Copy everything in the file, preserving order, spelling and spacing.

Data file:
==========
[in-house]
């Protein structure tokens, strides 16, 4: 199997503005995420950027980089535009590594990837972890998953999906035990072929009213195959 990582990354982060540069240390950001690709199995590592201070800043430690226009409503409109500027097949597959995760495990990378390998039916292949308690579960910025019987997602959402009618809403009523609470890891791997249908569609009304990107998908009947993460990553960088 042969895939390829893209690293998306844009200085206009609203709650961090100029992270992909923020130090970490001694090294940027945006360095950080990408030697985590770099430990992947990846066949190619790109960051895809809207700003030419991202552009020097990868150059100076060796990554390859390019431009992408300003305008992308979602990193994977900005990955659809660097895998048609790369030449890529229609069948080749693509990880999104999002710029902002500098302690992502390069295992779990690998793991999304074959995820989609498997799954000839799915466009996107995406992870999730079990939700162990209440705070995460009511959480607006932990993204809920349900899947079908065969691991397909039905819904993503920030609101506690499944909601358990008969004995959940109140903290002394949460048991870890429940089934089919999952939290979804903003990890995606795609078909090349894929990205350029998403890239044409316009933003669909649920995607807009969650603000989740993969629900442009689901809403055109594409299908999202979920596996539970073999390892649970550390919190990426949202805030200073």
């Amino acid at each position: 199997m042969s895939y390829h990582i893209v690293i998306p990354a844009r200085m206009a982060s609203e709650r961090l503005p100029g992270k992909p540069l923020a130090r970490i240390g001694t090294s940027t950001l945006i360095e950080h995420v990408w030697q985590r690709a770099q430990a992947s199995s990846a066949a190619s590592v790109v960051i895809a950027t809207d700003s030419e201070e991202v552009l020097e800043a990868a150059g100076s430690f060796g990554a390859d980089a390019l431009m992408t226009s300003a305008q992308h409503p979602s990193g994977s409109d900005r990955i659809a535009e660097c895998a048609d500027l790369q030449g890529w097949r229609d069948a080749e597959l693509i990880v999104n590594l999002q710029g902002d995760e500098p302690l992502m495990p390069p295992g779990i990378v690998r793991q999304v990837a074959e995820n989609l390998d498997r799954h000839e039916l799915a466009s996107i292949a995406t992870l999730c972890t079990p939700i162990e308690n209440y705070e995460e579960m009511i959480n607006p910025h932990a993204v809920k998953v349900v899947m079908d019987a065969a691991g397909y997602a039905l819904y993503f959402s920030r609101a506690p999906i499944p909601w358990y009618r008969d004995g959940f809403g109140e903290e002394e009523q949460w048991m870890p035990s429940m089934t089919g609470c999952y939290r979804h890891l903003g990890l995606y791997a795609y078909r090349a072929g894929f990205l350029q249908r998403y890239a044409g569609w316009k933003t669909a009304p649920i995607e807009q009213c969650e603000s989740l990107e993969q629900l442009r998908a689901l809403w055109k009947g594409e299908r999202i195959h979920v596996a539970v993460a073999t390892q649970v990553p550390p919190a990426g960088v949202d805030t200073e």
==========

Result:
[in-house]
């Protein structure tokens, strides 16, 4: 199997503005995420950027980089535009590594990837972890998953999906035990072929009213195959 990582990354982060540069240390950001690709199995590592201070800043430690226009409503409109500027097949597959995760495990990378390998039916292949308690579960910025019987997602959402009618809403009523609470890891791997249908569609009304990107998908009947993460990553960088 042969895939390829893209690293998306844009200085206009609203709650961090100029992270992909923020130090970490001694090294940027945006360095950080990408030697985590770099430990992947990846066949190619790109960051895809809207700003030419991202552009020097990868150059100076060796990554390859390019431009992408300003305008992308979602990193994977900005990955659809660097895998048609790369030449890529229609069948080749693509990880999104999002710029902002500098302690992502390069295992779990690998793991999304074959995820989609498997799954000839799915466009996107995406992870999730079990939700162990209440705070995460009511959480607006932990993204809920349900899947079908065969691991397909039905819904993503920030609101506690499944909601358990008969004995959940109140903290002394949460048991870890429940089934089919999952939290979804903003990890995606795609078909090349894929990205350029998403890239044409316009933003669909649920995607807009969650603000989740993969629900442009689901809403055109594409299908999202979920596996539970073999390892649970550390919190990426949202805030200073």
């Amino acid at each position: 199997m042969s895939y390829h990582i893209v690293i998306p990354a844009r200085m206009a982060s609203e709650r961090l503005p100029g992270k992909p540069l923020a130090r970490i240390g001694t090294s940027t950001l945006i360095e950080h995420v990408w030697q985590r690709a770099q430990a992947s199995s990846a066949a190619s590592v790109v960051i895809a950027t809207d700003s030419e201070e991202v552009l020097e800043a990868a150059g100076s430690f060796g990554a390859d980089a390019l431009m992408t226009s300003a305008q992308h409503p979602s990193g994977s409109d900005r990955i659809a535009e660097c895998a048609d500027l790369q030449g890529w097949r229609d069948a080749e597959l693509i990880v999104n590594l999002q710029g902002d995760e500098p302690l992502m495990p390069p295992g779990i990378v690998r793991q999304v990837a074959e995820n989609l390998d498997r799954h000839e039916l799915a466009s996107i292949a995406t992870l999730c972890t079990p939700i162990e308690n209440y705070e995460e579960m009511i959480n607006p910025h932990a993204v809920k998953v349900v899947m079908d019987a065969a691991g397909y997602a039905l819904y993503f959402s920030r609101a506690p999906i499944p909601w358990y009618r008969d004995g959940f809403g109140e903290e002394e009523q949460w048991m870890p035990s429940m089934t089919g609470c999952y939290r979804h890891l903003g990890l995606y791997a795609y078909r090349a072929g894929f990205l350029q249908r998403y890239a044409g569609w316009k933003t669909a009304p649920i995607e807009q009213c969650e603000s989740l990107e993969q629900l442009r998908a689901l809403w055109k009947g594409e299908r999202i195959h979920v596996a539970v993460a073999t390892q649970v990553p550390p919190a990426g960088v949202d805030t200073e």